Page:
In New Zealand author Vanda Symon’s new stand-alone crime novel, Faceless, an impulsive decision escalates into a violent situation. Two worlds collide one night when Bradley, an overworked and repressed office worker picks up Billy, a Fijian street worker, on the notorious K Road in Auckland.
The 18-year-old Billy only turns tricks to have enough money for food and art supplies. She dreams of something bigger, but for now, she has her art and the support of her homeless friend, Max.
Bradley wants to blow off steam after a stressful day at work where he’s been ordered around by his obnoxious and demanding boss. Initially Bradley is the stereotypical doormat. He endures the late, unreasonable hours and meekly accepts the scrutiny of his domineering wife in whose eyes he can never do any good. But his pent-up frustration has to be released. Some people go to the gym to work off their frustrations; Bradley decides to pick up a prostitute. Being an inexperienced kerb cruiser the incident doesn’t go as smoothly as he hoped it would. Angry at himself and convinced that Billy sniggered at his inadequacy, he attacks her setting in motion a chain of shocking events.
Bradley acts on impulse, but as time progresses, he enjoys this new-found power over a vulnerable, exposed woman. Suddenly he has more confidence, no longer feels inadequate and for once, he calls the shots, not his boss or his wife. It’s at this point that meek and mild Bradley turns into a vile and despicable character. It’s obvious that he is only looking for an excuse to act violently and he revels in his power to torture and harm Billy repeatedly. He also firmly puts any blame onto her.
The story is told by three narrators: Bradley, Billy and Max. Bradley and Billy’s sections are particularly gruelling to read. Billy’s point of view is chilling and the level of fear is tangible in her descriptions of Bradley’s actions and her desperation to find a way out of the situation. Violence against women in crime fiction novels is nothing new, but the level of misogyny and abuse will shock even the toughest reader. It’s not necessarily the graphic descriptions, but rather the frequent sexual references in Bradley’s inner dialogue and his observations of female characters. Experiencing these repetitive thoughts of violence and sex through Bradley’s twisted mind is tough to endure and borders on gratuitous. Of course, the whole point is to highlight misogyny, but repeating the same thoughts feels counterproductive. Bradley’s sadistic actions on their own get the message across effectively. The fact that this violence is also a sexual turn-on makes for particularly unsettling reading.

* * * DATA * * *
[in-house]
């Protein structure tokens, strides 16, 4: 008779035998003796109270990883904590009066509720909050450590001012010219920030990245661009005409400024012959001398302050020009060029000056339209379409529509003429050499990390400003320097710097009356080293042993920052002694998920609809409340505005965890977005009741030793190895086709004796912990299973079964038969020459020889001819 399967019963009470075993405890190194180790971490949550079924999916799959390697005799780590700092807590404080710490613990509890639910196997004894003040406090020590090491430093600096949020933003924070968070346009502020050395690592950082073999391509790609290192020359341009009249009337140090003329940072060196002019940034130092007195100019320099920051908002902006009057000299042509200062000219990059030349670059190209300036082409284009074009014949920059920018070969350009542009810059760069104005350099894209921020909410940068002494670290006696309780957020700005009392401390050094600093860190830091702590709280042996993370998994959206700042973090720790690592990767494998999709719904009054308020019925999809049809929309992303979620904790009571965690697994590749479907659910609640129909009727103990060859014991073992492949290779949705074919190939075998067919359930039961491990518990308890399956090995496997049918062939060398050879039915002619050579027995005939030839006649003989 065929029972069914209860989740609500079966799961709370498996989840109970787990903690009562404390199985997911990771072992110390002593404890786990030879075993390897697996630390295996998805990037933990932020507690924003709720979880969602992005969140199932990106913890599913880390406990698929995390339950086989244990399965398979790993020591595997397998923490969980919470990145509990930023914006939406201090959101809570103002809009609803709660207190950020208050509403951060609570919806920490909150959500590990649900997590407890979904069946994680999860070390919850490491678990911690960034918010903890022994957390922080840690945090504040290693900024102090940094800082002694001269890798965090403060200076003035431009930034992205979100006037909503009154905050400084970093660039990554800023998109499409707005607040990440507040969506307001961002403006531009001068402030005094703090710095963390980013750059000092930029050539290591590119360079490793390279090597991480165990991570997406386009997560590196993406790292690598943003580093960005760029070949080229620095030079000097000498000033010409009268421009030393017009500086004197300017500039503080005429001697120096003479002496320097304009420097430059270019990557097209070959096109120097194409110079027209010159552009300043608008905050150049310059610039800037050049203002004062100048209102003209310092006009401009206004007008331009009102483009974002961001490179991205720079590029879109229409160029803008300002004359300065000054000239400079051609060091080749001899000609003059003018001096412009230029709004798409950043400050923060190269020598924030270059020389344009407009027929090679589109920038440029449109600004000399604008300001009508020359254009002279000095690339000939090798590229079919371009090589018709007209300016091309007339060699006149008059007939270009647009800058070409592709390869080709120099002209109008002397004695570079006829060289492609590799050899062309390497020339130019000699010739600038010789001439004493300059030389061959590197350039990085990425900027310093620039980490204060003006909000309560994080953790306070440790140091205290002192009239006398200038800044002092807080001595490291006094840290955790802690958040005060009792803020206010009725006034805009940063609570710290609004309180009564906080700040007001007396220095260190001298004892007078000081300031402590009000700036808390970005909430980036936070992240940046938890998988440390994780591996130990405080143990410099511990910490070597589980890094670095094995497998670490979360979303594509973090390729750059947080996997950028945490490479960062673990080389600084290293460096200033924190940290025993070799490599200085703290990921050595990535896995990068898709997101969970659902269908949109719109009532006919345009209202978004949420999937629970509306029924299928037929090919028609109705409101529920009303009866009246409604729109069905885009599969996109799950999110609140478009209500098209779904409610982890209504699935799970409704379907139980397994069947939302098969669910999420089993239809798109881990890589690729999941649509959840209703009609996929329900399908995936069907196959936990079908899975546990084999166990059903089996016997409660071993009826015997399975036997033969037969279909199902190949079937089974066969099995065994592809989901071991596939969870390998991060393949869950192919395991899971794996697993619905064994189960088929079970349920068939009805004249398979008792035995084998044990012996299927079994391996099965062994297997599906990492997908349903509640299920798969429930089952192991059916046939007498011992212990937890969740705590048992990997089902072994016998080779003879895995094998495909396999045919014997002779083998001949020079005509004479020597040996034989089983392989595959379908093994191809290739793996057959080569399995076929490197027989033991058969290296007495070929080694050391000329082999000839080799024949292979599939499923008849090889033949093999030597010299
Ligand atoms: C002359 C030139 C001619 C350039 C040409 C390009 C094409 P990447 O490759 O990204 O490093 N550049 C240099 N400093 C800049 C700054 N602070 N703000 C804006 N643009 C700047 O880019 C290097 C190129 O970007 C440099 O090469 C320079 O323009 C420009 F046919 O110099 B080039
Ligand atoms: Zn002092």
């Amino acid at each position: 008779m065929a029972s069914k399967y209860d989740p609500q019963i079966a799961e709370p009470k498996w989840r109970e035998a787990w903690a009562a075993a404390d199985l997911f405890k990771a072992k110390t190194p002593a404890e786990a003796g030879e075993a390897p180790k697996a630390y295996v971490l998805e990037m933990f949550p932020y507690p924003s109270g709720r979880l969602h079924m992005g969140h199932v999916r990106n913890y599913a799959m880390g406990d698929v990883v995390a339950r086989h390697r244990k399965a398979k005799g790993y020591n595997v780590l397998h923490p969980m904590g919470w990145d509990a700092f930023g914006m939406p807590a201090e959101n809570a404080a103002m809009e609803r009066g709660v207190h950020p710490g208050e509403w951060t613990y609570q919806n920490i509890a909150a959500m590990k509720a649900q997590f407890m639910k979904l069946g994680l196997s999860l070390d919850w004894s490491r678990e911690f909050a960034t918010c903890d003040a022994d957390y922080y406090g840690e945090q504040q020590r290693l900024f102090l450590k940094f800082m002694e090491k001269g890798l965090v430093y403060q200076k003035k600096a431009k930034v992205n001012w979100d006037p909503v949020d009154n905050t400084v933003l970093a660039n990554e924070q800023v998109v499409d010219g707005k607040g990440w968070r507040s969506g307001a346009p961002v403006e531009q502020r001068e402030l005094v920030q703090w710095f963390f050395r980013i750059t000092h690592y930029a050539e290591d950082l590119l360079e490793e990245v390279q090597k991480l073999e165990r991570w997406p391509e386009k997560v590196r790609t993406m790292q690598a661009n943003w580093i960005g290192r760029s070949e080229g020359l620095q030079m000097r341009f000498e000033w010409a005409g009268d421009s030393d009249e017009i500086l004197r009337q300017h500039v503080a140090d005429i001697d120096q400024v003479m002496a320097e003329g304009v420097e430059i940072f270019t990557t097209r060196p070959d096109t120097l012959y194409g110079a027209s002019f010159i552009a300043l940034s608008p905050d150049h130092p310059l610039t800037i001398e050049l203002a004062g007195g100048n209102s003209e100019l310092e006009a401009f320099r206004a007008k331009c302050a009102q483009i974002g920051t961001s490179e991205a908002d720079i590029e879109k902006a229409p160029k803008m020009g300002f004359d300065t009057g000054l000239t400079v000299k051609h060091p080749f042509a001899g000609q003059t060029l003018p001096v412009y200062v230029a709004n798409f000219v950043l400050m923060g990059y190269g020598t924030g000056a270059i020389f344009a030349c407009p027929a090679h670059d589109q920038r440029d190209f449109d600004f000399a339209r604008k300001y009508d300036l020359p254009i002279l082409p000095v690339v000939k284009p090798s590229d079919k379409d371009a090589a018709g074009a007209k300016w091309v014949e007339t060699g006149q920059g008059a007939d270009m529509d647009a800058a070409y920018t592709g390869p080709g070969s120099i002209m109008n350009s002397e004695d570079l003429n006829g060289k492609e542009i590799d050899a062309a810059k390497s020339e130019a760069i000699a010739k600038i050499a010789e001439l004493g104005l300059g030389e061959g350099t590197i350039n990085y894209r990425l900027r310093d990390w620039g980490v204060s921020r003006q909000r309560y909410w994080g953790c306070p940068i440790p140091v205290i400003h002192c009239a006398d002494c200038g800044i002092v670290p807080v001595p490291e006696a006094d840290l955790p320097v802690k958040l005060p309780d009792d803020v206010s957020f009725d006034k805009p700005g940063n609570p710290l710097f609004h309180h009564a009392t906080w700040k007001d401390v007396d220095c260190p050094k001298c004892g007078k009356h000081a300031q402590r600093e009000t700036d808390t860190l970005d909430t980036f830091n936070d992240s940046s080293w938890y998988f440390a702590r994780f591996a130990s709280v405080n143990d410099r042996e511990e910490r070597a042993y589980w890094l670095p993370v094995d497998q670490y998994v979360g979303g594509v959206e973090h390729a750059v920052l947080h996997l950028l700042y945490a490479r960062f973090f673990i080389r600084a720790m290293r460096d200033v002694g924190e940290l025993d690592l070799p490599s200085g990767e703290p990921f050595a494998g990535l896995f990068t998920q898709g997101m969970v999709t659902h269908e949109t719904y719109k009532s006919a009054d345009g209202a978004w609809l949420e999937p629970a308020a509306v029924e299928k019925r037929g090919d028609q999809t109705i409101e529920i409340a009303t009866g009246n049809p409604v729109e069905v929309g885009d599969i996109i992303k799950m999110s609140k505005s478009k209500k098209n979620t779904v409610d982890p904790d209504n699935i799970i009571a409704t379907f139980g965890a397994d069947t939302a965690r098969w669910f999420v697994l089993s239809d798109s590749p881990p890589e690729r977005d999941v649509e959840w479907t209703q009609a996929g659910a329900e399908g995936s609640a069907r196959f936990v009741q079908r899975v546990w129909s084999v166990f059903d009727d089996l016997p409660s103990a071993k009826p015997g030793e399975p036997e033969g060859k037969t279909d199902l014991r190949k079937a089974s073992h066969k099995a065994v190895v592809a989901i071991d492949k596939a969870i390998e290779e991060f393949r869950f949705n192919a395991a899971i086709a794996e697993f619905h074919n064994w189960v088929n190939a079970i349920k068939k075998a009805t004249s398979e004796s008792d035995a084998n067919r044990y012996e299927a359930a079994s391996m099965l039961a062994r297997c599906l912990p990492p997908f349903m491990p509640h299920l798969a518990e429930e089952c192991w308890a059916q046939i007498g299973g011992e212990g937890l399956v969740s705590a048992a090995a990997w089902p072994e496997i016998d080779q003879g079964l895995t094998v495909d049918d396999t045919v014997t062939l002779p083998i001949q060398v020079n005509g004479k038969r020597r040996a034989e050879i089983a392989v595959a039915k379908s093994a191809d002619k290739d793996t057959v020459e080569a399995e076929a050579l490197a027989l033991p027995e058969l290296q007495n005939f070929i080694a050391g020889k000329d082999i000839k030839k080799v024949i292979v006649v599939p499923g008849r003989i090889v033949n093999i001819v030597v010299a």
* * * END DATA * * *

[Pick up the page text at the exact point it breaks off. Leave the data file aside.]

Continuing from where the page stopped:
Billy’s sudden disappearance is noticed by her homeless friend Max. They shared a sleeping space in an alley and Billy always let Max know when she would be away. Max’s pleas to the police fall on deaf ears and he isn’t taken seriously due to his odious appearance and pungent odour. Fortunately Max has history with someone in the police and Meredith, a detective, takes him seriously. Max also joins forces with his estranged son, Harry, hoping to track down Billy. But will they be able to get to her in time?
The first three-quarters of the novel unfold fairly slowly, but the pace picks up in the last third of the novel. Readers will have to be patient for some action, however, there’s no shortage of tension and suspense from the start.
Faceless conjures up an unsettling and upsetting situation of violence against women, often, and in this case, the direct result of severe toxic masculinity. It highlights the plight of the faceless, silent female victims and the overlooked men and women who live on the streets, ignored and often despised. Lastly, and no less importantly, it’s a reminder of the urgency need for mental health support. The depiction of both these extremely relevant topics are where the novel’s strength lies.
Faceless is much darker than Symon’s Sam Shephard series. There is no trace of wit; no lighter moments. These are serious topics delivered in a gut-punching way. Brace yourself for an uncomfortable read.
You can read our other reviews of Vanda Symon’s books here.
CFL Rating: 3 Stars